Clement Yeung

After watching the movie “Honey, I shrunk the kids!”, I was once again reminded of the relevance of size in our daily lives.

To many, size implies importance, power and reliability. The bigger the size, the more weight it carries and hence more importance. The same mentality is seen among the Christian churches too. The bigger the building, the larger the congregation, the more respect the church gets. The size of the church budget may also play a role. It is sometimes called the syndrome of size.

When the disciples heard about the kingdom of heaven, they thought Jesus was talking about an earthly empire and they started asking who among them was the greatest. Presumably that person would assume the most powerful position in Christ’s empire. Even the parents began to lobby for their children. “Jesus, when your kingdom comes, let my sons sit next to you, one on your right and the other on your left,” pleaded a mother.

Jesus showed them a child and explained to them that the door to heaven is very small. Only those who are extremely small can get in. Even then, you cannot take anything inside with you. His advice for them was: “Unless you change and become like little children, you will never enter the kingdom of heaven.” (Matt. 18:3) The modern paraphrase would go like this: “You must be shrunken first.”

What did Jesus mean? How do we change and get shrunken?

We have to use a little imagination and extend the metaphor in the movie.

Imagine a shrinking machine. It does not use ordinary electricity. Instead it uses a kind of powerful shock wave called ” humility”. It can shake people to their core and change them inside out. In the process, it also creates a very uncomfortable feeling in their whole system. It makes them flushed, nauseated and even angry. The way it works is that if they tighten up when connected to the humility machine, such as making a first or wanting to fight, it will automatically double its voltage. Ask anyone who have used the machine, they will tell you that it is never a pleasant experience.

But, like Jesus said, it is the only way to get small enough to go through the entrance into the heavenly castle. Indeed, according to the epistle to the Philippians, the apostle Paul tells us that, in His incarnation, Jesus went through the humility machine Himself.

Why is it so unpleasant or even painful to go through the shrinking machine? Why is it so difficult to become like a child?

To become like a child is to give up control, to lose our independence, to be stripped of our titles, to be weak and vulnerable, to be helpless and powerless. All along, the surrounding culture teaches us to be strong, tough, independent and self-sufficient. To become like a child would be counter-culture. That is why some people are infuriated by weakness; they are disturbed by the cry of a child. Weakness awakens hardness and anger in them. That is why so many people are afraid of getting aged.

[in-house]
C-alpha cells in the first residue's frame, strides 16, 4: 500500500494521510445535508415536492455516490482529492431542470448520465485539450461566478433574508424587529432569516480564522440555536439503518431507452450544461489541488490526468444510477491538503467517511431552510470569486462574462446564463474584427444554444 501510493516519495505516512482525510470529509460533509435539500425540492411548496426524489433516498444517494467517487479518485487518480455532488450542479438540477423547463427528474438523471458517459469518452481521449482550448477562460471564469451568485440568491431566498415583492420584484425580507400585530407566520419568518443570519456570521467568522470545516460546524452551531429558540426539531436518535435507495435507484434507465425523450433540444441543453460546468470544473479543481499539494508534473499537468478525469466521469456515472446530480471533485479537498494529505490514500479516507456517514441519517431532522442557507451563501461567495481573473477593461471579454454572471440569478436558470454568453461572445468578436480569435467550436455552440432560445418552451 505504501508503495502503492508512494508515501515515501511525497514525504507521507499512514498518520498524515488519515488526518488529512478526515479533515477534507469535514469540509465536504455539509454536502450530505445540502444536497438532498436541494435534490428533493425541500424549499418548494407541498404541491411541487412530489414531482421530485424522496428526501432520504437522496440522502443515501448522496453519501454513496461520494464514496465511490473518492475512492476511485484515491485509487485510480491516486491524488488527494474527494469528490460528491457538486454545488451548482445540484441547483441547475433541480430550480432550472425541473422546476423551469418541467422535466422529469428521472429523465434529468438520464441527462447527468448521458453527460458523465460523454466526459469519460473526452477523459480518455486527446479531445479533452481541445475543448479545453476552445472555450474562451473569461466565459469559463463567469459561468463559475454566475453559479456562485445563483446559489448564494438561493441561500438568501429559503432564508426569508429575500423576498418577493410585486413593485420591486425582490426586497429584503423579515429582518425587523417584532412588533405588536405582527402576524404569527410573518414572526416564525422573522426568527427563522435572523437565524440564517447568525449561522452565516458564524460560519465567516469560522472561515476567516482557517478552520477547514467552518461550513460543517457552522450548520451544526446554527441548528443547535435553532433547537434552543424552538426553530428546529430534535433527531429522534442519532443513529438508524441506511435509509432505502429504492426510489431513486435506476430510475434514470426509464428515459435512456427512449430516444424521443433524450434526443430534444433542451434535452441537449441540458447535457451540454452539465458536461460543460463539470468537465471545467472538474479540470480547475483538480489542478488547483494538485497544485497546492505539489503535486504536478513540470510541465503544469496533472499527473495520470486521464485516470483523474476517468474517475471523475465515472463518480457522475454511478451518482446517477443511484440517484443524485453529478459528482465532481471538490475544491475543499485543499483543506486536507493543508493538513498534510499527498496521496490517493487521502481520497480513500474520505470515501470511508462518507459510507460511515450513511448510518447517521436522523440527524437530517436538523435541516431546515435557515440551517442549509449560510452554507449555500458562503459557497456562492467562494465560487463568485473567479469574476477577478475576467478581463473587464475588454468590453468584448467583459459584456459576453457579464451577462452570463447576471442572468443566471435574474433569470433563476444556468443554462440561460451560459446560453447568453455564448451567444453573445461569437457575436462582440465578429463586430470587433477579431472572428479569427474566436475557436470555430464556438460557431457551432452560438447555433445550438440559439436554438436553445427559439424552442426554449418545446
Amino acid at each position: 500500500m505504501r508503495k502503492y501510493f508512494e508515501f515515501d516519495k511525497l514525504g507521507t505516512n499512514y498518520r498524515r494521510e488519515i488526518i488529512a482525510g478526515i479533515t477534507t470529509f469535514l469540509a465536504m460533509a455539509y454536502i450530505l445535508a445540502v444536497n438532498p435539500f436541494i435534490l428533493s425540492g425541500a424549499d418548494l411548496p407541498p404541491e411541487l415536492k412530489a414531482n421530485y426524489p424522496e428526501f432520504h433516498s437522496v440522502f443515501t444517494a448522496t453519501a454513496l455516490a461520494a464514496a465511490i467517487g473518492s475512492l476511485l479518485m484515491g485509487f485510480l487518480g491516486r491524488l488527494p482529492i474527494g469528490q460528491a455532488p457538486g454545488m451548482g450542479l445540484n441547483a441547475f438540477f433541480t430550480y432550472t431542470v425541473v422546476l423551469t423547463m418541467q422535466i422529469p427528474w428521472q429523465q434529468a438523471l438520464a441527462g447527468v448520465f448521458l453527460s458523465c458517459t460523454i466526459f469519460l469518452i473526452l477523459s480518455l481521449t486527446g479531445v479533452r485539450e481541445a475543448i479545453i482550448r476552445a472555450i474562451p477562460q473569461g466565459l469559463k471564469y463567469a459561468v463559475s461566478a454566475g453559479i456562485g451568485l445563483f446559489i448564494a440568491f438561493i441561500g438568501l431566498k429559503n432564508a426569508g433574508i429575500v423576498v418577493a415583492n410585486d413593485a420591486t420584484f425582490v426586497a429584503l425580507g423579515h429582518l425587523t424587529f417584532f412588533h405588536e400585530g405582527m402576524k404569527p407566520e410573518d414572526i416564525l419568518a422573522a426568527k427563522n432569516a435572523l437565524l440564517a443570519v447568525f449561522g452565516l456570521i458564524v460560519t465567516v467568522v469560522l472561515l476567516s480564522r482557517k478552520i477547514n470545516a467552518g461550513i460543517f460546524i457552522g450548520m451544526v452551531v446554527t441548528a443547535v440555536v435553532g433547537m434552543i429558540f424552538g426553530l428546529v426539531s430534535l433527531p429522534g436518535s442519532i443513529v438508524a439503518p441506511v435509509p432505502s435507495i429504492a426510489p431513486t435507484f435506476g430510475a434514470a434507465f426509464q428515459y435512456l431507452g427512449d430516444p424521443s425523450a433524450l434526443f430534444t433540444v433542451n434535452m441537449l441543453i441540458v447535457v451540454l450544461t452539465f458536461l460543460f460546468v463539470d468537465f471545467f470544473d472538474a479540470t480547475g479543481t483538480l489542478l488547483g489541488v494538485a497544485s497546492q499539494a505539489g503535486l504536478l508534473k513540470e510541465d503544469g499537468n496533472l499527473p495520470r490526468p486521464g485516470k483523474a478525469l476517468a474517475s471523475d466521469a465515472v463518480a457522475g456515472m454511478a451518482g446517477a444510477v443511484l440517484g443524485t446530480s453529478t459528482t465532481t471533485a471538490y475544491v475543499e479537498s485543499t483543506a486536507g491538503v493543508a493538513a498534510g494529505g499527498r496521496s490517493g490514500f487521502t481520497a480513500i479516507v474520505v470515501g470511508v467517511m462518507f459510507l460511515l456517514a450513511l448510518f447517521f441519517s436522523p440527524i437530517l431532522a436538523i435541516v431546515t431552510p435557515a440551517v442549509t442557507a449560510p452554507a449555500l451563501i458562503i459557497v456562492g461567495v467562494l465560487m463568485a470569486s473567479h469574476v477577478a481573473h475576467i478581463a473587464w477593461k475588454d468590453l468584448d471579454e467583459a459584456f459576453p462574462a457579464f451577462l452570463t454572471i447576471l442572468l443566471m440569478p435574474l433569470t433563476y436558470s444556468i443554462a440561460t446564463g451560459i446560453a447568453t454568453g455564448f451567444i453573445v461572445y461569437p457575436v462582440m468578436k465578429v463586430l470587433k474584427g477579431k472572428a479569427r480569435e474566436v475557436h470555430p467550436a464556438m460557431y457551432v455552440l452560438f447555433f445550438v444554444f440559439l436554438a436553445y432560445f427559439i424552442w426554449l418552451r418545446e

To be small, to be sick, to be aged or to be dying are stages of powerlessness. They appear to us to be anti-life and so we deny them. That is why it is so difficult for us to become like a child.

Yet if we deny our weakness and the reality of death, if we want to be powerful and strong always, we deny a part of our being and we live in an illusion (1). It is only when we accept our weakness and vulnerability that we become truly human. In other words, to become like a child is to be truly human.

When Jesus was born as a child in the manger, He became truly human.

He not only showed us what true humanity is, but also demonstrated what true humility is. “After being found in appearance as a man, He humbled Himself and became obedient to death – even death on a cross!” (2).

True humility is no small matter. Humility comes from the Latin word “humus” which literally means earth, dust or mud. The humility machine reminds us where we come from and where we will go.

To put incarnation in a more contemporary way, we may say, “Honey, God shrunk His only begotten Son!”

References:
(1) Jean Vanier, Becoming Human, p.40
(2) Philippians 2:8

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道成肉身:當代詮釋

楊世禮醫生撰 / 以恩譯

看完電影《親愛的,我把孩子們縮小了!》之後,我再次想起個兒的大小在我們日常生活中的重要性。

對許多人來說,大小意味著重要性,力量和可靠性。尺寸越大,承載的重量越大,因此也越重要。在基督教教會中也有類似的心態,建築物越大,會眾越多,教會就越受尊重。教會預算的規模也可能起一定作用。因此有人稱之為大小綜合症。

當門徒們聽說天堂時,他們以為耶穌在談論一個地上的帝國,於是他們開始詢問他們當中誰是最偉大的,以為這人將在基督帝國中擔任最有權勢的職位。甚至他們的父母也開始為他們的孩子進行關說。 “耶穌,當祢的王國來臨時,讓我的兒子們坐在祢旁邊,一個在祢的右邊,另一個在祢的左邊,”一位母親如此懇求。

耶穌帶他們去看一個小孩,並向他們解釋通往天堂的門很小,因此只有很小的人才能進入。到那時,誰也無法攜帶任何東西進去。祂對他們的建議:“除非你改變並變得像小孩子,否則將永遠不會進入天堂。” (太18:3)現代的措辭應該是這樣的:“你必須先縮小。”

耶穌是什麼意思?我們如何改變並縮小?

我們必須運用一點想像力,並擴大電影中的隱喻。

想像一下收縮機。它不使用普通電力。相反地,它使用一種稱為“謙卑”的強大衝擊波。它可以動搖人們的核心,並徹底改變他們。在此過程中,整個系統會產生非常不舒服的感覺。會使他們臉紅,噁心,甚至生氣。它的工作方式是,如果他們在連接到謙卑機器上時緊繃起來(例如緊握拳頭或想打架),它將自動使其(電)壓加倍。詢問使用過這種機器的任何人,他們都會告訴你,這絕不是令人愉快的經歷。

但是,就像耶穌說的那樣,這是使自己變得足夠渺小,以通過進入天堂入口的唯一方法。的確,根據腓立比書信,使徒保羅告訴我們,耶穌在道成肉身的過程中經歷了謙卑的機器。

為什麼通過收縮機會如此令人感到不愉快甚至痛苦?為什麼要變得像個孩子那麼困難?

想要變得像孩子一樣,就是放棄控制權,失去我們的獨立性,被剝奪我們的頭銜,變得軟弱無力且無助。一直以來,周圍的文化教會我們堅強,強硬,獨立和自給自足。變回像個孩子將是反文化之舉。這就是為什麼有些人被軟弱的人所激怒,他們因孩子的哭泣而困擾。軟弱會喚醒他們裡面的剛硬和憤怒。這就是為什麼這麼多人害怕變老的原因。

變小或生病,變老或垂死都是無能為力的階段。在我們看來,它們是反生命的,因此我們否認它們。這就是為什麼我們很難回轉像個孩子。

但是,如果我們否認自己的軟弱和會死亡的現實,如果我們想始終強大而堅強,我們就是否定自己存在的某一部分,我們生活在一種幻想中(1)。只有當我們接受自己的弱點和脆弱性時,我們才能成為真正的人。換句話說,成為像一個孩子就是成為一個真正的人。

當耶穌降生在馬槽裡時,祂成為一個真正的人。

祂不僅向我們展示了真正的人性,並且展示了真正的謙卑。 “被發現是以一個人的樣式出現之後,祂謙卑自己,順服了死亡,甚至死在十字架上!” (2)。

真正的謙卑絕非易事。謙卑來自拉丁語“ humus”,字面意思是土,塵土或泥土。謙卑的機器提醒我們,我們來自哪里以及將要去哪裡。

為了以更現代的方式體現道成肉身,我們可以說:“親愛的,上帝縮小了祂的獨生子!”